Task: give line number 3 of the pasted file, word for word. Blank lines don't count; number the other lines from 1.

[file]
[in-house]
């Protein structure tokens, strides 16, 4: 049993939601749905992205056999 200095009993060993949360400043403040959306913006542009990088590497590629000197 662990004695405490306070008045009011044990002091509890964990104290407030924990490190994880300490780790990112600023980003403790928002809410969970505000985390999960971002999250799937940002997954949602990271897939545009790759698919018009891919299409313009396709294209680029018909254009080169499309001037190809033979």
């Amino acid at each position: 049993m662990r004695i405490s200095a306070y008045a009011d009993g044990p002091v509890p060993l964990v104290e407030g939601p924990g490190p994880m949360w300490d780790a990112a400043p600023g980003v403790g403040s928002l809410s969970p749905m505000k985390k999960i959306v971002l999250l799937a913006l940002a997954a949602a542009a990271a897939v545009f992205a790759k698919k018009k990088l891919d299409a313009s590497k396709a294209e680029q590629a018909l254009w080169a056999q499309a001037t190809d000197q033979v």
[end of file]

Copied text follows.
């Amino acid at each position: 049993m662990r004695i405490s200095a306070y008045a009011d009993g044990p002091v509890p060993l964990v104290e407030g939601p924990g490190p994880m949360w300490d780790a990112a400043p600023g980003v403790g403040s928002l809410s969970p749905m505000k985390k999960i959306v971002l999250l799937a913006l940002a997954a949602a542009a990271a897939v545009f992205a790759k698919k018009k990088l891919d299409a313009s590497k396709a294209e680029q590629a018909l254009w080169a056999q499309a001037t190809d000197q033979v």